Fair Boudicca then fainted and the orchestra played in the Reverend Mother who opened the door of the painted Church to find the defiled farmer at her feet. She called to have Boudicca taken inside where she was pampered to life again with song by many of the Sisters fluttering about her. Birds and woodland creatures crooned to rouse her, and when fair Boudicca sat up, she was revived with uproarious conviction. She was to go into the armed forces, she alone would save Frewyn from destruction, and the Church was whisked away to reveal a garrison littered with bare-chested men singing of the drudgery in training. Fair Boudicca wandered into the bewildering world of the army, terrified by the clash of swords and the grunts of exertion, and when she reached the conscription table was finally greeted by a handsome, straight-smiled, muscular and slender-waisted soldier who introduced himself as the Prince of Frewyn.
“I would never have done that,” Alasdair protested defensively. “Vyrdin was the one who reintroduced us, and I certainly wouldn’t have said hello to you if I had been undressed at the time.”
Carrigh gently hushed her husband and placed the finger pointing to the half-naked tenor back into his lap.
“It would seem that the illustrator of the invitation and your darling wife have done better to dress you than the costumer has done for your counterpart,” said the commander. “Would you have pageanted yourself about the garrison in such a manner, Dobhin should have plagued you even more than he already did.”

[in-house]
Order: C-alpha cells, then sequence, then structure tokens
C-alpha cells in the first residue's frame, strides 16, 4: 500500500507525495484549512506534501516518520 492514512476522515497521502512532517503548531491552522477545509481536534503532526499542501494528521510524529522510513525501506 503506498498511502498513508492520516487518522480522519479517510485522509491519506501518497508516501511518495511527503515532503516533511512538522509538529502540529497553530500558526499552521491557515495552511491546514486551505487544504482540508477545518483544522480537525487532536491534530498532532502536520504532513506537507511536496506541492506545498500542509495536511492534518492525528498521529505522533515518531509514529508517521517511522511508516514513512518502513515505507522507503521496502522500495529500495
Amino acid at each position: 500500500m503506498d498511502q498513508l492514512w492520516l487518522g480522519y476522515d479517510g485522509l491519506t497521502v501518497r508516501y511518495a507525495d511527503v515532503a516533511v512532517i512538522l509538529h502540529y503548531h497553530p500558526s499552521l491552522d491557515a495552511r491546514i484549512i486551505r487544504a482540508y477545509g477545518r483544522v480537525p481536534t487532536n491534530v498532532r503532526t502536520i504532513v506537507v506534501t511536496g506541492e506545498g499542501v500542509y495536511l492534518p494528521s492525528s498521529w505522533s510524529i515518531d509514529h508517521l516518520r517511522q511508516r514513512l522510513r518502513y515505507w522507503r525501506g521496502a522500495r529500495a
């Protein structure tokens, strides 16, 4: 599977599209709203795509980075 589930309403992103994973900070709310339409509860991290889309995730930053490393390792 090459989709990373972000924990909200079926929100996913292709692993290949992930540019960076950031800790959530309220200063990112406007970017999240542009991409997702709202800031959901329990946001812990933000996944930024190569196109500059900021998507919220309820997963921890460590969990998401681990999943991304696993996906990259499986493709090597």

Alasdair rolled his eyes and chuffed. “Well, I hope at least to have a few fantastic fights and come out just as pristine as I look there. Otherwise I’m inclined to believe that this whole play is hopeless.”
They had heard him. Over the din of the muted orchestra, the Players had heard the king’s aspersions, and they began to worry. They looked to their director for assistance, hoping that he would reassure the royal party that the subject and content of this opera was all his idea, but Tilney did not move from his seat. The complacent smile and upright posture as he urged them to go on conveyed his pride for the piece. He showed no regard for the impropriety he might be inflicting. Even though he was incurring the royal parties’ injurious looks, he maintained a wistful aspect while prompting every actor through his speeches. The more they portrayed the king as a boastful and overly valiant character, the more discomposed Alasdair grew and the happier Tilney was.